It is pointless worrying about property prices because if things do not change, there will be no market to talk about. The current economic environment does not portend well for the future. This year might turn out to be a reference point for many years to come. It is, therefore, important that the elections run smoothly.
The oversupply of prime, residential and commercial properties could eventually become the market’s Achilles’ heel. For the market to grow, there must be activity. Building is not a sign of growth or a trend; buying and selling is what keeps the market alive.
Kenya’s future lies in the hands of Kenyans. They need to change their mentality of investing in “fast and easy” money immediately. They must start producing real income for themselves and for the country. Kenya needs to produce real income because soon it will have to start paying back the international loans, bonds and other borrowed money.
Only when the country can achieve growth based, not just on public expenditure but on the real economy, will the real estate sector start growing again. People will be able to afford to buy property, banks will be able to lend them money, and property prices will come down. It is not easy, and it will not happen in a day, but it is the only way to achieve sustainable prosperity.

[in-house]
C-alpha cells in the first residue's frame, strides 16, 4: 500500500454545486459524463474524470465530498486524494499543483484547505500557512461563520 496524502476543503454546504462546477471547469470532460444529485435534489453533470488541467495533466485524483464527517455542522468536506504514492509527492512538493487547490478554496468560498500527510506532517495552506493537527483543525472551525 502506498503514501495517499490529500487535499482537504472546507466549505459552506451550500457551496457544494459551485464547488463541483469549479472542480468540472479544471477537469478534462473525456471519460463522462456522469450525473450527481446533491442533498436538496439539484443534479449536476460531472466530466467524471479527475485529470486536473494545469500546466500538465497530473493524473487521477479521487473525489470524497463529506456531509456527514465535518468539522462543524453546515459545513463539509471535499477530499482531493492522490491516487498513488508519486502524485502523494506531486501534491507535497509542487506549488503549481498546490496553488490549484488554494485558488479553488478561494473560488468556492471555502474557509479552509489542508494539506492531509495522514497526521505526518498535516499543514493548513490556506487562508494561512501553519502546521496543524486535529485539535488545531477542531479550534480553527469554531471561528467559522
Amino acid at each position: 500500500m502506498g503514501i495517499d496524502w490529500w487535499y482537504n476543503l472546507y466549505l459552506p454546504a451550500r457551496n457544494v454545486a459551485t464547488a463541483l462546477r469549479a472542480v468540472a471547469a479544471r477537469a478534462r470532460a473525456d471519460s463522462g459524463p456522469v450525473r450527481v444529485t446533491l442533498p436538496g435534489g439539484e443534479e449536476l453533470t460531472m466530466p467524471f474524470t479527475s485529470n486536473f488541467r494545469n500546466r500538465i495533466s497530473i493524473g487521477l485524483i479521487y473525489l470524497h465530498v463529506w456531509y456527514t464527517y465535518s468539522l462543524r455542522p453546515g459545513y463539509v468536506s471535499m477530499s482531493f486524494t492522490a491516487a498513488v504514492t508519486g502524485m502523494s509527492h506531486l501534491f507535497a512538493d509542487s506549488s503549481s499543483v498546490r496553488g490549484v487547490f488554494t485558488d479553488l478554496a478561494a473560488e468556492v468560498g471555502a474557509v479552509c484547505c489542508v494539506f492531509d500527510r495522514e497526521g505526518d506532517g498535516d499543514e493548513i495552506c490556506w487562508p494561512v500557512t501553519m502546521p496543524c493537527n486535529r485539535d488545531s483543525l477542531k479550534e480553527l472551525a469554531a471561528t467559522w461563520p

As far as it concerns the property market, there is still a nominal price increase on average. However, that is not enough; the reality is that an increase in the property market that is lower than the inflation rate and fixed-deposit account returns does not attract new investors and buyers.
Exactly the same rule applies with regard to Treasury Bills. Kenyan investors are earning negative real returns because of the poor market performance and high inflation rate, resulting in increasing illiquidity in the market.
Property consultants Knight Frank say the property market experienced an oversupply for the better part of last year, with developers’ returns on investment shrinking. And they expect to see few new buildings in the next few years.
The oversupply of prime, residential and commercial properties could eventually become the market’s Achilles’ heel. For the market to grow, there must be activity. Building is not a sign of growth or a trend; buying and selling is what keeps the market alive. In a passive market where sales are slowing down, further construction will lead to increased supply, which might trigger price reductions.